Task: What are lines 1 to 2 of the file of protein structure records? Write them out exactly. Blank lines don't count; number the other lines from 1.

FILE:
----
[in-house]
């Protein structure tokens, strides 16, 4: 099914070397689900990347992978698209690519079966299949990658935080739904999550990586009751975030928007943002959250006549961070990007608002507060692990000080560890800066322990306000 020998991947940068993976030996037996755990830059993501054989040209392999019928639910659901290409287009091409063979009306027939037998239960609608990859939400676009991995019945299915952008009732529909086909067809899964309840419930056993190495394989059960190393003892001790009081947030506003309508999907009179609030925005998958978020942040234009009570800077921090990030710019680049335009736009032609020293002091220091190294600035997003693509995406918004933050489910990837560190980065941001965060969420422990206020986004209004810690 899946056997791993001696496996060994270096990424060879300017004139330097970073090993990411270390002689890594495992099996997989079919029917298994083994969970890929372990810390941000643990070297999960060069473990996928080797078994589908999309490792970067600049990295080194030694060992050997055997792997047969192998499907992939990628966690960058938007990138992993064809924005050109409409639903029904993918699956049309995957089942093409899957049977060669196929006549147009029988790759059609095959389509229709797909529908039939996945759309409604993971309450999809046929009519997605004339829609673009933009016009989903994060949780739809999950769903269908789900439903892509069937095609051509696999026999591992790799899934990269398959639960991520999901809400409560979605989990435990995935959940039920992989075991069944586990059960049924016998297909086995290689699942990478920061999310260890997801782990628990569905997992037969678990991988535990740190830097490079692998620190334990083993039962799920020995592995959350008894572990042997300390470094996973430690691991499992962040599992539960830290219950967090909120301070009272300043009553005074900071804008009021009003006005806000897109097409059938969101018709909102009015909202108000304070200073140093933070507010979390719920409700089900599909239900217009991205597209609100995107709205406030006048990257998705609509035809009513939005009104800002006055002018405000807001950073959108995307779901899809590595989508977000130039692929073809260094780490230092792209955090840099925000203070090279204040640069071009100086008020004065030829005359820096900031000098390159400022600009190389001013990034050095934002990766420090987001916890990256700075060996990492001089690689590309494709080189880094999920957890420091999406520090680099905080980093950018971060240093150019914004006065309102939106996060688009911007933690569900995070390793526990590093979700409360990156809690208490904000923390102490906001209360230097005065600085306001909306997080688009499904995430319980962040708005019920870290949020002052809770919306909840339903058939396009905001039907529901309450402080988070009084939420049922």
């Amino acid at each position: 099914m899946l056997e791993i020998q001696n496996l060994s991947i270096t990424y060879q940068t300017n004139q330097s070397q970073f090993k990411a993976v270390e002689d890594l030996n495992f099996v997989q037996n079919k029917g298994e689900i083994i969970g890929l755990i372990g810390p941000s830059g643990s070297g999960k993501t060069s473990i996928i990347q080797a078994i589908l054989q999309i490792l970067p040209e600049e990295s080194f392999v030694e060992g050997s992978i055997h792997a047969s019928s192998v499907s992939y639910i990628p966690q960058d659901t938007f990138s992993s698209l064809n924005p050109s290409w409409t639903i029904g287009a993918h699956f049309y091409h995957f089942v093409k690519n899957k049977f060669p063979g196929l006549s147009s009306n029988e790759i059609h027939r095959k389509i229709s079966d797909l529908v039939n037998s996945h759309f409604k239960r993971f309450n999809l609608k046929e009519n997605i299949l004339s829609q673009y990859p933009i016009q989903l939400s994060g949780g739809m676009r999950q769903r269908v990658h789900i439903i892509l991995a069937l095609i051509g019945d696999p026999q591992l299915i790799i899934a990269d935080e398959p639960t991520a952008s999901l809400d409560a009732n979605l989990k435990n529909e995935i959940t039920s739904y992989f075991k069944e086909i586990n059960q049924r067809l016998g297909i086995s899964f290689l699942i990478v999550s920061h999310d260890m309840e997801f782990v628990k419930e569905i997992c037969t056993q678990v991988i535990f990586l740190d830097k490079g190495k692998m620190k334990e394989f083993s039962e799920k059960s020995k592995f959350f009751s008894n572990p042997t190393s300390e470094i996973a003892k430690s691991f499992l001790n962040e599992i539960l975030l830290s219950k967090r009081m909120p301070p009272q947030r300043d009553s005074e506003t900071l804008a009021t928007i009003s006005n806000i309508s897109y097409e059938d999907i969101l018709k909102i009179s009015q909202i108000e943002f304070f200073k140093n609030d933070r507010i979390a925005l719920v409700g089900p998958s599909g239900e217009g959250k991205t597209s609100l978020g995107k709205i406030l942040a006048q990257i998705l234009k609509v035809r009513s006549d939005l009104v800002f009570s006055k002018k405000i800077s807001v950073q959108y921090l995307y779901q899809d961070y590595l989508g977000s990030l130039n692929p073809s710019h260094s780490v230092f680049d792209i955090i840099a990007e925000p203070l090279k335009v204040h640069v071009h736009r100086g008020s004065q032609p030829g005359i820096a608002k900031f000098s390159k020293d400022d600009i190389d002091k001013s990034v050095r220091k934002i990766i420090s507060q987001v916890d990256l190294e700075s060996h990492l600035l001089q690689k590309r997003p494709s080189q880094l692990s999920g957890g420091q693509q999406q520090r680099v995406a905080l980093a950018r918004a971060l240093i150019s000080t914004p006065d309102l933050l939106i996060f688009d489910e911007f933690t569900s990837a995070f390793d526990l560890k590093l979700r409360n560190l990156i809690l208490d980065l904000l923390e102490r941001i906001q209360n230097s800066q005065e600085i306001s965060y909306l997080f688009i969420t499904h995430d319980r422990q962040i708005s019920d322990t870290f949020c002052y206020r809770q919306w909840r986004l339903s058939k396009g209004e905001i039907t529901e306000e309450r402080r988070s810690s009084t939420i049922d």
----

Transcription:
[in-house]
């Protein structure tokens, strides 16, 4: 099914070397689900990347992978698209690519079966299949990658935080739904999550990586009751975030928007943002959250006549961070990007608002507060692990000080560890800066322990306000 020998991947940068993976030996037996755990830059993501054989040209392999019928639910659901290409287009091409063979009306027939037998239960609608990859939400676009991995019945299915952008009732529909086909067809899964309840419930056993190495394989059960190393003892001790009081947030506003309508999907009179609030925005998958978020942040234009009570800077921090990030710019680049335009736009032609020293002091220091190294600035997003693509995406918004933050489910990837560190980065941001965060969420422990206020986004209004810690 899946056997791993001696496996060994270096990424060879300017004139330097970073090993990411270390002689890594495992099996997989079919029917298994083994969970890929372990810390941000643990070297999960060069473990996928080797078994589908999309490792970067600049990295080194030694060992050997055997792997047969192998499907992939990628966690960058938007990138992993064809924005050109409409639903029904993918699956049309995957089942093409899957049977060669196929006549147009029988790759059609095959389509229709797909529908039939996945759309409604993971309450999809046929009519997605004339829609673009933009016009989903994060949780739809999950769903269908789900439903892509069937095609051509696999026999591992790799899934990269398959639960991520999901809400409560979605989990435990995935959940039920992989075991069944586990059960049924016998297909086995290689699942990478920061999310260890997801782990628990569905997992037969678990991988535990740190830097490079692998620190334990083993039962799920020995592995959350008894572990042997300390470094996973430690691991499992962040599992539960830290219950967090909120301070009272300043009553005074900071804008009021009003006005806000897109097409059938969101018709909102009015909202108000304070200073140093933070507010979390719920409700089900599909239900217009991205597209609100995107709205406030006048990257998705609509035809009513939005009104800002006055002018405000807001950073959108995307779901899809590595989508977000130039692929073809260094780490230092792209955090840099925000203070090279204040640069071009100086008020004065030829005359820096900031000098390159400022600009190389001013990034050095934002990766420090987001916890990256700075060996990492001089690689590309494709080189880094999920957890420091999406520090680099905080980093950018971060240093150019914004006065309102939106996060688009911007933690569900995070390793526990590093979700409360990156809690208490904000923390102490906001209360230097005065600085306001909306997080688009499904995430319980962040708005019920870290949020002052809770919306909840339903058939396009905001039907529901309450402080988070009084939420049922």